In another of our continuing series of programs with Tangier's King Fahd School of Translation (part of Abdelmalek Essaadi University), TALIM hosted a full house of students in the communications master's program.
The topic was reception theory.
Now, your correspondent may be a practitioner of communication – blogging, public speaking, media interviews – but I had never before come across reception theory.
For me, since most of the presentations were in Modern Standard Arabic, I enjoyed the capsule summaries provided by Prof. Tayib Boutbouqalt, sitting next to me. Especially his take on the students in his program, probably a good third of whom would be known in the US as "continuing education," "non-traditional," or "mature" students. According to Dr. Boutbouqalt, this is a very recent phenomenon in Morocco, which is to be lauded for including professionals in the mix of these graduate classes.
Yesterday's group, for example, included several working journalists and practitioners of corporate communication. One of the mature students even did a stint as a political prisoner in the days when Morocco had a number of people who paid the price for nonconformity. Now this person is a civil servant, practicing his journalism in the cause of his country – and taking classes in things like reception theory.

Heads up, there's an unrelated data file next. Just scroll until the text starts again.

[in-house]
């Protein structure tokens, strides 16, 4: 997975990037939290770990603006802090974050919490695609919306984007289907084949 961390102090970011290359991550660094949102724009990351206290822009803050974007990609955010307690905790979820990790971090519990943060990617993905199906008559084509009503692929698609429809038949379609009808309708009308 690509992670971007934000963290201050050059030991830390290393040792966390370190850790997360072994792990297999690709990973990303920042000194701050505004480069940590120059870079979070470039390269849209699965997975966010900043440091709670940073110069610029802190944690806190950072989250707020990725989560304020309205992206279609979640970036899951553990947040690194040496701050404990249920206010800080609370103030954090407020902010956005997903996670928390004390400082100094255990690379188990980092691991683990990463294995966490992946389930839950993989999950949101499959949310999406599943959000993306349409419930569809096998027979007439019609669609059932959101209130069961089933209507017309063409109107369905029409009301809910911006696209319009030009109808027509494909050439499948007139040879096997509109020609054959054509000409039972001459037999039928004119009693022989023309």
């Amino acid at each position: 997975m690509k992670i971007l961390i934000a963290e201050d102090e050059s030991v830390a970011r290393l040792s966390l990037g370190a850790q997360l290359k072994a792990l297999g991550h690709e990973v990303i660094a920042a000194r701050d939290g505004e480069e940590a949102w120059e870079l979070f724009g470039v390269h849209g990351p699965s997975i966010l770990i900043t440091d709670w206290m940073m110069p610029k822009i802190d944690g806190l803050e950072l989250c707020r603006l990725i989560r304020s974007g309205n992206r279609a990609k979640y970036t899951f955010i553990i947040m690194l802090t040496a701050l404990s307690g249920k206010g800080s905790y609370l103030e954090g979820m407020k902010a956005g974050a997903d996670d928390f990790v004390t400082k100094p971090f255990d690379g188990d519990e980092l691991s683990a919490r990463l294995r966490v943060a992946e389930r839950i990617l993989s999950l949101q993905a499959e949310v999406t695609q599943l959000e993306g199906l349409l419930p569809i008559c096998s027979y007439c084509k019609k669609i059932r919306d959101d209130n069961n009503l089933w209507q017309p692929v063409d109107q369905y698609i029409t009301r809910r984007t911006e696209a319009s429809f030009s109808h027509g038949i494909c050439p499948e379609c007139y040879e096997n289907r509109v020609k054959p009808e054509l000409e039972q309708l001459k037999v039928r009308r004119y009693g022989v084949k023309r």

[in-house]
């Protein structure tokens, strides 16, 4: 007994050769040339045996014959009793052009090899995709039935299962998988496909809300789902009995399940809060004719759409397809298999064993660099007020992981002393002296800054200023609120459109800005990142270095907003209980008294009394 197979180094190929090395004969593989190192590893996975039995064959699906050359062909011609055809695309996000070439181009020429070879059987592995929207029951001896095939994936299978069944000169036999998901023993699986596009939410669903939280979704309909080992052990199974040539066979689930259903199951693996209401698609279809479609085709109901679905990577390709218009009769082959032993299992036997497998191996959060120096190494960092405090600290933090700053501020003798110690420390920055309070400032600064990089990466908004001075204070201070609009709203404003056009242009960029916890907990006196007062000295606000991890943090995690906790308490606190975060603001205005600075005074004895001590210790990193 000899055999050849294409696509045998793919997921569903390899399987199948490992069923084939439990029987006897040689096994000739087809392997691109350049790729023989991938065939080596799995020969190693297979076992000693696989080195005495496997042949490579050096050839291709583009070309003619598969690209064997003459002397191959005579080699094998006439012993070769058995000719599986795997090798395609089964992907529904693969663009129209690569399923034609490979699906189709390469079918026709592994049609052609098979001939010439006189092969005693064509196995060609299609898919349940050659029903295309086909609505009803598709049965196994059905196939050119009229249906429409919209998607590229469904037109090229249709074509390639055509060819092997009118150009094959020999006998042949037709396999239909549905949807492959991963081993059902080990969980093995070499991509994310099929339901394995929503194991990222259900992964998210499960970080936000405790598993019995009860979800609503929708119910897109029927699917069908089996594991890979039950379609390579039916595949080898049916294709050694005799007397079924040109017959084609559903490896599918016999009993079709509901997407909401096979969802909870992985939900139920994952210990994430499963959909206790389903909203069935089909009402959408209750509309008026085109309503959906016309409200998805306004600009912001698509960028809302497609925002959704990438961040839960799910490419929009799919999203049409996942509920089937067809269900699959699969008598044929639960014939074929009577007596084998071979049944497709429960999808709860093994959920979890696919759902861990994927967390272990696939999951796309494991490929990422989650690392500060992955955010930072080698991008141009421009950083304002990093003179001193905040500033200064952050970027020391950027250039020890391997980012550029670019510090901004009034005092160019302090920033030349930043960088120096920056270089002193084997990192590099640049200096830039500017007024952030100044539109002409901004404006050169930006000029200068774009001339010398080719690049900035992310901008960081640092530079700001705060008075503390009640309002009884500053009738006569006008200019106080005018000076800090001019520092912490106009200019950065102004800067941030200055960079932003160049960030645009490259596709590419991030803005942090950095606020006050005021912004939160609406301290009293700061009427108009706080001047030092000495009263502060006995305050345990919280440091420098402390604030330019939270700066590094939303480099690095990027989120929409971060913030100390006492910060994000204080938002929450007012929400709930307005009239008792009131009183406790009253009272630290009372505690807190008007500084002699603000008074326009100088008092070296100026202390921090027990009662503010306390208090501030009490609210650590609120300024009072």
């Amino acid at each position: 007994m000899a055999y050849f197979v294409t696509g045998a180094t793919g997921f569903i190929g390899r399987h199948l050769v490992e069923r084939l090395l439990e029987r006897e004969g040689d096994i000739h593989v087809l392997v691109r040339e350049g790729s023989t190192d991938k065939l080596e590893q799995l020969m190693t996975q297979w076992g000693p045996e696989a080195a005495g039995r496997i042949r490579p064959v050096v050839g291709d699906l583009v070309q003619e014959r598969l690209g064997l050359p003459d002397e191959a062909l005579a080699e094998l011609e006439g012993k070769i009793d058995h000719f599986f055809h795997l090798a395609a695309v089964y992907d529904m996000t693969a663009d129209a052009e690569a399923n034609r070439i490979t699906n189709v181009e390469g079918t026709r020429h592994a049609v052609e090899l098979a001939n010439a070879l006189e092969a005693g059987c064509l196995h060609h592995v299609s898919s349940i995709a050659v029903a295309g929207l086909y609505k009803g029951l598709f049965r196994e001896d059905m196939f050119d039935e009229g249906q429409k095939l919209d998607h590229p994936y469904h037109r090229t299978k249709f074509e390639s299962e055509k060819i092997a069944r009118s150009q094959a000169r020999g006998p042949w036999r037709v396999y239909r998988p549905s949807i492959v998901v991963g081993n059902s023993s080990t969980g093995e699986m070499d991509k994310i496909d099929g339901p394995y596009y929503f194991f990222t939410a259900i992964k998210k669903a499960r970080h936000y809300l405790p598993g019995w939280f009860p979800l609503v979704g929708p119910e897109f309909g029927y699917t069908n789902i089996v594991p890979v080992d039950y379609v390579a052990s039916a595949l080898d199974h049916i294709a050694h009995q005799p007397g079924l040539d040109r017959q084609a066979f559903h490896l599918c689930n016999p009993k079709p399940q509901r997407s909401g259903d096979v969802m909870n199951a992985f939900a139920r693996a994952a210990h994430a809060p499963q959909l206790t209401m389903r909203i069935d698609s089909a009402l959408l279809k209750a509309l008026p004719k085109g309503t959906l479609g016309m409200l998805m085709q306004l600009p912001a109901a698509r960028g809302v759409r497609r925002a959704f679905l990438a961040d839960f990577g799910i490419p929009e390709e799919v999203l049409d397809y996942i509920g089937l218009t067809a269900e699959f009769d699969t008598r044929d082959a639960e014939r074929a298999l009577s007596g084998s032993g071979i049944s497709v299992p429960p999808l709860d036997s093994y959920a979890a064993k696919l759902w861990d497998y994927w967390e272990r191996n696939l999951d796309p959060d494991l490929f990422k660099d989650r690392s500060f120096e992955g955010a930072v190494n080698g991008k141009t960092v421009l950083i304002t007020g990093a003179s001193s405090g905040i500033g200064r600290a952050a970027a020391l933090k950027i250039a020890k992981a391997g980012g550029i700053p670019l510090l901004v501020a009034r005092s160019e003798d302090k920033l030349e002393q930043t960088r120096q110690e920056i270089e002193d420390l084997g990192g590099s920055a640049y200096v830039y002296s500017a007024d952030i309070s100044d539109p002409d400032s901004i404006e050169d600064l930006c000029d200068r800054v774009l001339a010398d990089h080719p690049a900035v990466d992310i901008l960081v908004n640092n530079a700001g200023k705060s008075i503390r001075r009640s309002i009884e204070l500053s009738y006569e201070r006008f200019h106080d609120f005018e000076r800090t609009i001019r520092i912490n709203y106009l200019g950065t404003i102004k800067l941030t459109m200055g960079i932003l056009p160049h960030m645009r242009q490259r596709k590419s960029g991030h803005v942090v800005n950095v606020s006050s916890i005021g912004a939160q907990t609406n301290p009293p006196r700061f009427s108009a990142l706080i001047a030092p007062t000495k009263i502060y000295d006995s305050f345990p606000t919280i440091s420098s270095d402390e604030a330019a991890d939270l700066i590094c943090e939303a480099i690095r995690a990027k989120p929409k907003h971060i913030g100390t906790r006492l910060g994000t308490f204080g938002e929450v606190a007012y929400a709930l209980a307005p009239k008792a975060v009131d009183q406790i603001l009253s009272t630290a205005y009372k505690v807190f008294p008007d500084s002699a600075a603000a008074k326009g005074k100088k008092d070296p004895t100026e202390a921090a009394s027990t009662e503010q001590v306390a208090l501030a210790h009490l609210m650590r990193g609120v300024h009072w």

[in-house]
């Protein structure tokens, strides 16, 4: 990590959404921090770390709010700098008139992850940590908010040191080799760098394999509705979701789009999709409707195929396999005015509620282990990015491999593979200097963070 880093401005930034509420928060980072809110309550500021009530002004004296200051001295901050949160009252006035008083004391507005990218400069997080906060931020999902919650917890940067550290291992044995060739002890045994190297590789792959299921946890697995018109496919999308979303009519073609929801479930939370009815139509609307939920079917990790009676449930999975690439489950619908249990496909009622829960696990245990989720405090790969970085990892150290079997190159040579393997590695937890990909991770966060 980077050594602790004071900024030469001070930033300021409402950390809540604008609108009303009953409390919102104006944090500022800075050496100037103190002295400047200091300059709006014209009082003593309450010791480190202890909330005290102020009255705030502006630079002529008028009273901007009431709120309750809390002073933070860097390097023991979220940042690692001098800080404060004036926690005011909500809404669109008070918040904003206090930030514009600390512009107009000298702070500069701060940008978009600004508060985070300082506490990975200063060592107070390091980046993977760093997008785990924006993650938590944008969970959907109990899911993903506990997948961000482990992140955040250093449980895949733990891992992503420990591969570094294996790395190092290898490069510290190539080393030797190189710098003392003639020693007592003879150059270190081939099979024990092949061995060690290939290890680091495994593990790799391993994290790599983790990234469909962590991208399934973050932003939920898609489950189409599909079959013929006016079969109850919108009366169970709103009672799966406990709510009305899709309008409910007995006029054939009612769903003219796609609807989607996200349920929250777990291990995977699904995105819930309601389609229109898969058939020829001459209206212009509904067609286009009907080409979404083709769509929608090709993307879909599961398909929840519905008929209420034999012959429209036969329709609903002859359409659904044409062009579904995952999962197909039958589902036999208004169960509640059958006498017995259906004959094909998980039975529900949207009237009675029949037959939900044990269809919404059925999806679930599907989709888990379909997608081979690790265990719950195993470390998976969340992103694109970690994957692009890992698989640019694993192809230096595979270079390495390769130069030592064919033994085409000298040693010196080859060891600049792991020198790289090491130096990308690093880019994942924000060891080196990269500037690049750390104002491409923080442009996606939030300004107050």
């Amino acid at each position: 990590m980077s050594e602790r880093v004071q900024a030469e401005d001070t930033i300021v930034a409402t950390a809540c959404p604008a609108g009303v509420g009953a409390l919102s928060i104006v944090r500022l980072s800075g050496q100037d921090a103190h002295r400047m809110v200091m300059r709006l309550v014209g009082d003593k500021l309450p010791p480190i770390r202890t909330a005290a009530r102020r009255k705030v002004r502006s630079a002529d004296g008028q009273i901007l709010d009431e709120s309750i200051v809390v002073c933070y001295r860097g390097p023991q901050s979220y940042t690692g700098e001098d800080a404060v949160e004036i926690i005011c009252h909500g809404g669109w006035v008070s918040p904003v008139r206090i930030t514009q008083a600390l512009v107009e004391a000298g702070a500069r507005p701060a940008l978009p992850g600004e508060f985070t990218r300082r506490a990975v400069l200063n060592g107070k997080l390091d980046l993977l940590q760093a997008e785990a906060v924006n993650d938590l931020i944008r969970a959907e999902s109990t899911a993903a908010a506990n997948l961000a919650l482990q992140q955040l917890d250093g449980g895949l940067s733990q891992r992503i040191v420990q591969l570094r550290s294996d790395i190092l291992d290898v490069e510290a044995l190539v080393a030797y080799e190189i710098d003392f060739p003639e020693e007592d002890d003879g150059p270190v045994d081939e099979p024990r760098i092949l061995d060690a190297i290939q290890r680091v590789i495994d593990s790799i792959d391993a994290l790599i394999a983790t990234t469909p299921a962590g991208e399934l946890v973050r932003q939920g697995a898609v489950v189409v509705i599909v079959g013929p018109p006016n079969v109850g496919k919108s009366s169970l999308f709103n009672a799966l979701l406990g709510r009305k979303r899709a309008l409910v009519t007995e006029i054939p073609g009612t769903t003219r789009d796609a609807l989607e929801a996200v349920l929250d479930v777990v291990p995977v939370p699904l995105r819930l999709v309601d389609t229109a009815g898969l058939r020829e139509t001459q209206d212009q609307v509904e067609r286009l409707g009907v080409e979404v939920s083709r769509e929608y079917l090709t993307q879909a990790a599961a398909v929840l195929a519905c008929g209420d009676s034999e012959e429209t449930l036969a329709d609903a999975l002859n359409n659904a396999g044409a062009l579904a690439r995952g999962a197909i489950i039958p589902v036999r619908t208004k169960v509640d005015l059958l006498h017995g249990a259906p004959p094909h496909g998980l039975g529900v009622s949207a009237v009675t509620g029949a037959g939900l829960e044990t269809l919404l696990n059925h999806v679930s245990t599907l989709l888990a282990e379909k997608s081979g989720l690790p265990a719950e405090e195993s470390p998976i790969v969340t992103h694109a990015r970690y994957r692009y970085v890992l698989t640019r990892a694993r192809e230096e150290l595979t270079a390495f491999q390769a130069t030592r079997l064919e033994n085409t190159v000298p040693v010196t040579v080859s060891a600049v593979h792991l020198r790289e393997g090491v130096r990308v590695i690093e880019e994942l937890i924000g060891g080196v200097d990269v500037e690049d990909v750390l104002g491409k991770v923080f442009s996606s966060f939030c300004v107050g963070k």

Okay, back to RT. Reception theory, in case you didn't look at the cartoons, is the study of how messages are understood differently by people with different backgrounds. You can see a whole bunch of slides on RT by clicking here.
After a wide range of presentations from different schools of thought and linguistic sources, the students engaged in some Q & A. One question – unanswered – was how reception theory has fared in these days of Facebook, Twitter, etc. I have a feeling – simply from the average age of much work done on RT, as seen in these JSTOR search results – that the field may have had its heyday in the pre-internet 1980s.
But then, what do I know? Did you receive me? Over and out.